Crisis to Recovery -Miracles don’t happen over night Part 1

It has been quite awhile since I have felt like sharing. Sharing my thoughts, time, pain or lessons learned along the way has seemed like just too much energy.

This summer, after a year of cutting, we brought my daughter into the ER because of a suicide scare. We thought we were going to give her a scare and shock her into reality. The ER visit turned into a 5150 hold, followed up with 70 days in a mental health inpatient facility. That journey while painful saved her life.

For he first 30 days she was a tightly wound ball of hate. Their seemed to be no trace of my daughter anywhere. Slowly the tide turned. She joined her brother and myself with a Bipolar diagnosis and after some trial and error got on the proper meds.

We were lucky to get her into one of the best facilities anywhere. Kids from around the world go there to receive the best treatment possible. Almost all of the kids were dual diagnosis meaning they had both mental health issues and drug or alcohol addictions. I witnessed what seemed like miracles as severely troubled teens turned their lives around. The amount of work they put in was astounding. From morning to night the highly structured living conditions provided a safe environment for healing to take root.

Beyond the therapy she received we were given the space to work on our own issues. It was not as though we dropped her off and expected that she would be fixed at the end of a  set time of treatment. For the first time in over a year I could sleep knowing she was in a safe place getting the help she needed. While we were not in treatment at all times the program required us to actively participate in the process. We were to put to work learning the tools on how grow as a family and provide a safe environment for her return.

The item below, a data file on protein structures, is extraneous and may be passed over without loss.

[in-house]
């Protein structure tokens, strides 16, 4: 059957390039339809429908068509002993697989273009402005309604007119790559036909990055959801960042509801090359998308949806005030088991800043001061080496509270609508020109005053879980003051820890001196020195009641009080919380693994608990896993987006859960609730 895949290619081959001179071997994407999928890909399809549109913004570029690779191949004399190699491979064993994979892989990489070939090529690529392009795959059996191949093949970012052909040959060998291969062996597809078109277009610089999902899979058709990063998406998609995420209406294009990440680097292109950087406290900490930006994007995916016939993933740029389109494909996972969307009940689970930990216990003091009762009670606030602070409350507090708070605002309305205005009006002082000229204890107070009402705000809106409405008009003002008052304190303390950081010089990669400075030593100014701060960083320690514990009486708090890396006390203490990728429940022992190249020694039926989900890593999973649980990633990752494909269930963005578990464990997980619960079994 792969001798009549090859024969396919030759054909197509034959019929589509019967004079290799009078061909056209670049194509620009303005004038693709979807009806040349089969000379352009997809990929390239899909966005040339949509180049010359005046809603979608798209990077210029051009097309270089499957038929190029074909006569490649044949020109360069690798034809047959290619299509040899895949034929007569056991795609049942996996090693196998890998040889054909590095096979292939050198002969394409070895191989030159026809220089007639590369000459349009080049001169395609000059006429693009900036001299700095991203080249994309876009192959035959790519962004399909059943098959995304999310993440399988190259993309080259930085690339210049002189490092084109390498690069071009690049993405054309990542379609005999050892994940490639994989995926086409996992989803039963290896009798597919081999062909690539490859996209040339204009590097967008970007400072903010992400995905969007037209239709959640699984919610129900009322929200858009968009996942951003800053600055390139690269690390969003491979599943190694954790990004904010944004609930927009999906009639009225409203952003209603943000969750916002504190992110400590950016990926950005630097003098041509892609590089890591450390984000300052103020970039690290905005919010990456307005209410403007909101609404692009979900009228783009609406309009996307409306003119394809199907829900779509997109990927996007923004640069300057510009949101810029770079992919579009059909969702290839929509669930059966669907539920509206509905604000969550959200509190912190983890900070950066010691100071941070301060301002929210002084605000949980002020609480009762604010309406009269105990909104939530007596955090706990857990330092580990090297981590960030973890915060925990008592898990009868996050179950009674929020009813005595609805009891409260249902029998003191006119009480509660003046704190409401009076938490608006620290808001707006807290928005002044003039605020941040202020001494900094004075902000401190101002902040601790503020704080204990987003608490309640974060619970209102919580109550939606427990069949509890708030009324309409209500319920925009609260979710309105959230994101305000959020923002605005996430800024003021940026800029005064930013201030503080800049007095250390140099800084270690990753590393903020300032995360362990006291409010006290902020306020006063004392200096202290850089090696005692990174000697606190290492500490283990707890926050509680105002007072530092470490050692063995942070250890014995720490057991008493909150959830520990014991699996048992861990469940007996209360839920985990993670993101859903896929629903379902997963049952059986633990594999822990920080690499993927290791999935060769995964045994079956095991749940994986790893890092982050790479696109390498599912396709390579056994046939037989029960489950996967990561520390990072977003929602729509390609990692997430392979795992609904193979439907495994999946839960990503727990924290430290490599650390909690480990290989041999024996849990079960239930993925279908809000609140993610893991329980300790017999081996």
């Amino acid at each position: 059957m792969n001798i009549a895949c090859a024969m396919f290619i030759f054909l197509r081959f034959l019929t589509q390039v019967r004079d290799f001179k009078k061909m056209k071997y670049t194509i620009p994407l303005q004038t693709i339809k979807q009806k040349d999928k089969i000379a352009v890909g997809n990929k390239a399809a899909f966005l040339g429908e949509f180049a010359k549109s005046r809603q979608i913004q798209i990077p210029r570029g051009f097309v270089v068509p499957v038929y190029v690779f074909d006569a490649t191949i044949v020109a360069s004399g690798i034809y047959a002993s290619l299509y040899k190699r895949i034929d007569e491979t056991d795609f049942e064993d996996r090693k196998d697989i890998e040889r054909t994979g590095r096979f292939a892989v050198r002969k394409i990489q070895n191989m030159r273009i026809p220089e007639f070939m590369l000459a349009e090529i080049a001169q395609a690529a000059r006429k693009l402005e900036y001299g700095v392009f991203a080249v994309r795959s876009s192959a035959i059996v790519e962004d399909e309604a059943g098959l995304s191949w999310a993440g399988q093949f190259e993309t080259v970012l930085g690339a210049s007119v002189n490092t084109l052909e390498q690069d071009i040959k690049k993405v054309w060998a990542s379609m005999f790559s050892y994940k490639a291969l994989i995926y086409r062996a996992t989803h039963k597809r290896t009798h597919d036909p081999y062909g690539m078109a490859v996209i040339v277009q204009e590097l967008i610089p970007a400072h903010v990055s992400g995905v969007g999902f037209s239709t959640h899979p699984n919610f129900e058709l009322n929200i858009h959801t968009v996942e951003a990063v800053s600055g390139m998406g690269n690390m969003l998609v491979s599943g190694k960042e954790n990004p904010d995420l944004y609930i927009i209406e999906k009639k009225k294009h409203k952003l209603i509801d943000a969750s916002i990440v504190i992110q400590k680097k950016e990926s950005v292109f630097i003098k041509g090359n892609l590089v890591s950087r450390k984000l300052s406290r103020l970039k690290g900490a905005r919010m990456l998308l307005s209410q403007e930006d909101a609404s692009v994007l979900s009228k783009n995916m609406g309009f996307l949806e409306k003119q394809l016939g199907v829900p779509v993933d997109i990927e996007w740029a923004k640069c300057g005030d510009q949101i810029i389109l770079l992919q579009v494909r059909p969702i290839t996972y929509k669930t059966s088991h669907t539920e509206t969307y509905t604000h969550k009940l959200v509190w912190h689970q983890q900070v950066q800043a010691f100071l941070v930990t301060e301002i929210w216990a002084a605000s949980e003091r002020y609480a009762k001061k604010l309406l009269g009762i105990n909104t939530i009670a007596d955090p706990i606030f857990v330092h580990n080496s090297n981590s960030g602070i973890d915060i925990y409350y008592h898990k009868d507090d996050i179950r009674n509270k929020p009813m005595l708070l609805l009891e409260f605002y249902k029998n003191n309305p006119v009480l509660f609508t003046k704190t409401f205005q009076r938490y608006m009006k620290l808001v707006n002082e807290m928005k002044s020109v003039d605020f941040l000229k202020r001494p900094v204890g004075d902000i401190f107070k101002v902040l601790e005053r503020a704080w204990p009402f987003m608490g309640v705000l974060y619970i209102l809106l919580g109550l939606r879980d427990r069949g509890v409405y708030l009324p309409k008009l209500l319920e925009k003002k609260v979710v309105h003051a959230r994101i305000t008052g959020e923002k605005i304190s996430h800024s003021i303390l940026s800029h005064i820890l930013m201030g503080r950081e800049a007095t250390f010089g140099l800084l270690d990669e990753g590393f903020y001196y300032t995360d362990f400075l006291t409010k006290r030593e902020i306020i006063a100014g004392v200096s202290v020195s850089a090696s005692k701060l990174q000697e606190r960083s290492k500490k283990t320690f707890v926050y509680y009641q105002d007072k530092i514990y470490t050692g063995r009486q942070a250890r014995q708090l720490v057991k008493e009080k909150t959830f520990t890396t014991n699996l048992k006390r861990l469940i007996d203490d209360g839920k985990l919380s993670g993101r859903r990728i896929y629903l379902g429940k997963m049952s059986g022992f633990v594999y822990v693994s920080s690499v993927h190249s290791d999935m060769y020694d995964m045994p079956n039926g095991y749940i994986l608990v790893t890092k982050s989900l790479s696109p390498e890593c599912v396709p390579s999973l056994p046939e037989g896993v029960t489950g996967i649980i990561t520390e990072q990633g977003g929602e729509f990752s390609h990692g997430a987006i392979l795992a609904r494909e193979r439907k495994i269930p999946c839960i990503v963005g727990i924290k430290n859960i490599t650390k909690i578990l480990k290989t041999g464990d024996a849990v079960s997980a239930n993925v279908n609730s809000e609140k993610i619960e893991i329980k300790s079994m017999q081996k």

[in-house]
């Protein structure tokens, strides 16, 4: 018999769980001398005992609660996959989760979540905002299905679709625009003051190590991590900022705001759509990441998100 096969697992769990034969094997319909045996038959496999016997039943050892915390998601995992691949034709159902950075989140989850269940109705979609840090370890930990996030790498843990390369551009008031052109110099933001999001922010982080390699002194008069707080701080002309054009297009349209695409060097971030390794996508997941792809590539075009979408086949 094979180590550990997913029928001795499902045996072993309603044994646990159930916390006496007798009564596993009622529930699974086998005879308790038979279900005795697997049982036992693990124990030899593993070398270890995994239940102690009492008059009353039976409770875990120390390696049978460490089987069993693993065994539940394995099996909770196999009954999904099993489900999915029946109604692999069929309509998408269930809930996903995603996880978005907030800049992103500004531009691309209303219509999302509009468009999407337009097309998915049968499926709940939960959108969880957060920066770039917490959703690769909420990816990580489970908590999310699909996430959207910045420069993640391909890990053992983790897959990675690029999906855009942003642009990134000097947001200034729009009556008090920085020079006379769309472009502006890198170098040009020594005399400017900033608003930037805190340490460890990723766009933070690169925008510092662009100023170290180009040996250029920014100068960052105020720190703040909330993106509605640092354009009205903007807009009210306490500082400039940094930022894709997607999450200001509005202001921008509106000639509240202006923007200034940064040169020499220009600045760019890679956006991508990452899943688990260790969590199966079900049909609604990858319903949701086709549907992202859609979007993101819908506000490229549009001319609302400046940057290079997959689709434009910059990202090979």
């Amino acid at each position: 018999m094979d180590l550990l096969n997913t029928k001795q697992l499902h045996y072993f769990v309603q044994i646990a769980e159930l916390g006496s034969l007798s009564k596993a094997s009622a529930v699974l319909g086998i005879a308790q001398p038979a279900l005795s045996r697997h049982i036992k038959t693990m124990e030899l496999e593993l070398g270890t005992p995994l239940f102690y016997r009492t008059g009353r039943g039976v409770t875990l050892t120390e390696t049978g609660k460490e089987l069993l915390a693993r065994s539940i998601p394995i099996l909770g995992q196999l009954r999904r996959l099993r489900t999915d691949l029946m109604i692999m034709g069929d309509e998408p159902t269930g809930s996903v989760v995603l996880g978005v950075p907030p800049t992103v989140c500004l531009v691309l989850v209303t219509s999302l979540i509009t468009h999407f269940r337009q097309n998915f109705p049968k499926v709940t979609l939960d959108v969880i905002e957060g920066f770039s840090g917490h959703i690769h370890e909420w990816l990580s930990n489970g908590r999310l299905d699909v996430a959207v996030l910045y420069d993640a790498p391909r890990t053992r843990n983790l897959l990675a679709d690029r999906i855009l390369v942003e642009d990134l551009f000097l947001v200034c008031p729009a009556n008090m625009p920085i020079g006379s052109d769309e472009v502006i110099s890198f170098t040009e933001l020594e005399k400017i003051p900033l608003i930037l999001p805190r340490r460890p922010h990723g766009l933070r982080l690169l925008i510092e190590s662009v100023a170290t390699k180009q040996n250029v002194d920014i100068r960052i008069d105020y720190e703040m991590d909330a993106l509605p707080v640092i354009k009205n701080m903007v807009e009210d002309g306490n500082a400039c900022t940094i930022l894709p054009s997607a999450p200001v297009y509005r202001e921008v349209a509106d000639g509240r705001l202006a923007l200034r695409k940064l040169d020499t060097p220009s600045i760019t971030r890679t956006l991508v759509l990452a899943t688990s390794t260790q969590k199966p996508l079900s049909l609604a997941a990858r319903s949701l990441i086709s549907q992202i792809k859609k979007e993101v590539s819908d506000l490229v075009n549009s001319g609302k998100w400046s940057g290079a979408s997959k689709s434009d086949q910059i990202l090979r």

Additionally this time allowed us to reconnect and recharge our energy. Our lives had been consumed by fear, guilt and a sense of hopelessness. I learned I need to take care of myself or I could be of little to no help in taking care of others.

Hopefully I will return to the topic of inpatient care their is so much more to share. Discharge from the inpatient program did not mean she has cured. Coming home has been difficult, old fears and patterns are hard to let go of.

 

 

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